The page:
Discovered in 1855 at a site near Sidon, the sarcophagus of Eshmunazar II bears an inscription in Phoenician Canaanite with the Phoenician alphabet. Now located in the Louvre Museum in Paris, the sarcophagus was created in the early 5th century BCE. The inscription identifies the king inside and warns people not to disturb him:
"O thou, remember this: May no royal race and no man open my covering, nor deface (the inscriptions of) my covering, nor molest me in this funeral bed, nor carry away the coffin, where I repose. Otherwise, the sacred gods shall inflict extirpation on them and shall exterminate this royal race and this man of the crowd and their offspring for ever."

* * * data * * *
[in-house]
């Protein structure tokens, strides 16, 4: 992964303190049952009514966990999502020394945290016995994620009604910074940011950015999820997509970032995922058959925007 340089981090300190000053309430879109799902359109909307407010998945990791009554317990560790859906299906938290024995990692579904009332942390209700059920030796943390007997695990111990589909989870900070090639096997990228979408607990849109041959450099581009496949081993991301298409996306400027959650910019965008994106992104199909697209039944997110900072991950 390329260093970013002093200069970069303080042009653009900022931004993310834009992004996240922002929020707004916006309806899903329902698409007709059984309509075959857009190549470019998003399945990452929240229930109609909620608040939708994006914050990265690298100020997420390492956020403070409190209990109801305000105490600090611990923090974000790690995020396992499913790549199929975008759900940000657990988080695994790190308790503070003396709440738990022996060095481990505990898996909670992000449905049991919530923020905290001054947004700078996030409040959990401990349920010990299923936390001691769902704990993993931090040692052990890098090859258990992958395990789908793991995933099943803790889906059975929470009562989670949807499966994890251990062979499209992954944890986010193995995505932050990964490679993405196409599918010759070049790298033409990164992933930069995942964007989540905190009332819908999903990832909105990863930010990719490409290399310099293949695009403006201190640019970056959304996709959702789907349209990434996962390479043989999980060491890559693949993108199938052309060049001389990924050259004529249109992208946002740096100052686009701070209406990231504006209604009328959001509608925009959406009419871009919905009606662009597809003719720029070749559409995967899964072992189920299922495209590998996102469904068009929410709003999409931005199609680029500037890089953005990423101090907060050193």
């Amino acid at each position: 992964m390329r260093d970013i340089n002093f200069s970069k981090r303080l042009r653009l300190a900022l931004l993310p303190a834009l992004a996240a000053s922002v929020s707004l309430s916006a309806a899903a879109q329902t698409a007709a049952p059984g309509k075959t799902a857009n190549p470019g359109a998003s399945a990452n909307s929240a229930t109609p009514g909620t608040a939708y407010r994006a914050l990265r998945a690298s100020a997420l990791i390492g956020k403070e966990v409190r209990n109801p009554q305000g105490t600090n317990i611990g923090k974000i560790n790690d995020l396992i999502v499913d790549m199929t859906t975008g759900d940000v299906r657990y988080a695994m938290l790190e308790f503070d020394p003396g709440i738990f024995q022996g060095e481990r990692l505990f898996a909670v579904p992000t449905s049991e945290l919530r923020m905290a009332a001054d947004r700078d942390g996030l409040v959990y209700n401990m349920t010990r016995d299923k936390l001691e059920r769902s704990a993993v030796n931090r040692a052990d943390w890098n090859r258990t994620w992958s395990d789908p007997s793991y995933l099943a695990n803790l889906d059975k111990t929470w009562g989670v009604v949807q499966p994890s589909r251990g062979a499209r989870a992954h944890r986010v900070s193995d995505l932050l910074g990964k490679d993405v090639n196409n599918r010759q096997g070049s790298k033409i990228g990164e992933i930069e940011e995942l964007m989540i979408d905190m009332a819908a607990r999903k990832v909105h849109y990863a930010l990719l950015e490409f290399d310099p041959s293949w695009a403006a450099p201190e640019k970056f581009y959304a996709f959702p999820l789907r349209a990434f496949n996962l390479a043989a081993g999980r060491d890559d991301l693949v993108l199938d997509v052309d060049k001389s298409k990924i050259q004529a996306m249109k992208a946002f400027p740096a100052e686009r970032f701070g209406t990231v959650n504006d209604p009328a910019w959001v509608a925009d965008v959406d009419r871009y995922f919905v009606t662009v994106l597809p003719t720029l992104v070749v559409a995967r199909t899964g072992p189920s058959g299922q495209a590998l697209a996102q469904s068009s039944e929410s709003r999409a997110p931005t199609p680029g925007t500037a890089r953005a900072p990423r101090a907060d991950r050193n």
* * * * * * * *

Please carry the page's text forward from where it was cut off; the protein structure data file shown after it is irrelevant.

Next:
Evidently, the Sidonians didn't believe in an afterlife:
"I am carried away, the time of my non-existence has come, my spirit has disappeared, like the day, from whence I am silent, since which I became mute.
And I am lying in this coffin, and in this tomb, in the place which I have built."